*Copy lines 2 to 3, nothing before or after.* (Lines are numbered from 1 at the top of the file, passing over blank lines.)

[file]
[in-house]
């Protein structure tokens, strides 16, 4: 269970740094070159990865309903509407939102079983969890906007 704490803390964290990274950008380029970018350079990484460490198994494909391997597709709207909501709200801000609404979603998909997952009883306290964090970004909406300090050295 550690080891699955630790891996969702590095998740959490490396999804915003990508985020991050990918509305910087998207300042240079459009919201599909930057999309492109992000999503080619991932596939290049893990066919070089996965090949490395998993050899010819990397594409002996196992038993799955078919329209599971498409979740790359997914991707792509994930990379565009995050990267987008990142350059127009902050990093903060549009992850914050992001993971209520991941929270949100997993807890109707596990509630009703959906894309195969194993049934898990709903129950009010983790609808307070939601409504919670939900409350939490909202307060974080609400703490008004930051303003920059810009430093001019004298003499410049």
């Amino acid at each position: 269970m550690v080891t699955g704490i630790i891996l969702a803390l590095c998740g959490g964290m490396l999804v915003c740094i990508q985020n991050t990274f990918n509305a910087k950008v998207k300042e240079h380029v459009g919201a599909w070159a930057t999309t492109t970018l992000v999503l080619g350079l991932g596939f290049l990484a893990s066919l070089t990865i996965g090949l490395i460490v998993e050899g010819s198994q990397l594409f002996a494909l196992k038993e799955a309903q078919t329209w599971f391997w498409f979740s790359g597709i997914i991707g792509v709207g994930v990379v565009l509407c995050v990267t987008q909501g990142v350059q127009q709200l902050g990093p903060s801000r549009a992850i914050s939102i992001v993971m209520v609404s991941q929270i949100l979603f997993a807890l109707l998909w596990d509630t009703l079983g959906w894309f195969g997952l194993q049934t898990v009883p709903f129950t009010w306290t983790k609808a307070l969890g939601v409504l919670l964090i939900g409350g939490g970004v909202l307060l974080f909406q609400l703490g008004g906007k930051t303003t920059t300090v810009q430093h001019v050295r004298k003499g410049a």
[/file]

């Protein structure tokens, strides 16, 4: 269970740094070159990865309903509407939102079983969890906007 704490803390964290990274950008380029970018350079990484460490198994494909391997597709709207909501709200801000609404979603998909997952009883306290964090970004909406300090050295 550690080891699955630790891996969702590095998740959490490396999804915003990508985020991050990918509305910087998207300042240079459009919201599909930057999309492109992000999503080619991932596939290049893990066919070089996965090949490395998993050899010819990397594409002996196992038993799955078919329209599971498409979740790359997914991707792509994930990379565009995050990267987008990142350059127009902050990093903060549009992850914050992001993971209520991941929270949100997993807890109707596990509630009703959906894309195969194993049934898990709903129950009010983790609808307070939601409504919670939900409350939490909202307060974080609400703490008004930051303003920059810009430093001019004298003499410049």
């Amino acid at each position: 269970m550690v080891t699955g704490i630790i891996l969702a803390l590095c998740g959490g964290m490396l999804v915003c740094i990508q985020n991050t990274f990918n509305a910087k950008v998207k300042e240079h380029v459009g919201a599909w070159a930057t999309t492109t970018l992000v999503l080619g350079l991932g596939f290049l990484a893990s066919l070089t990865i996965g090949l490395i460490v998993e050899g010819s198994q990397l594409f002996a494909l196992k038993e799955a309903q078919t329209w599971f391997w498409f979740s790359g597709i997914i991707g792509v709207g994930v990379v565009l509407c995050v990267t987008q909501g990142v350059q127009q709200l902050g990093p903060s801000r549009a992850i914050s939102i992001v993971m209520v609404s991941q929270i949100l979603f997993a807890l109707l998909w596990d509630t009703l079983g959906w894309f195969g997952l194993q049934t898990v009883p709903f129950t009010w306290t983790k609808a307070l969890g939601v409504l919670l964090i939900g409350g939490g970004v909202l307060l974080f909406q609400l703490g008004g906007k930051t303003t920059t300090v810009q430093h001019v050295r004298k003499g410049a």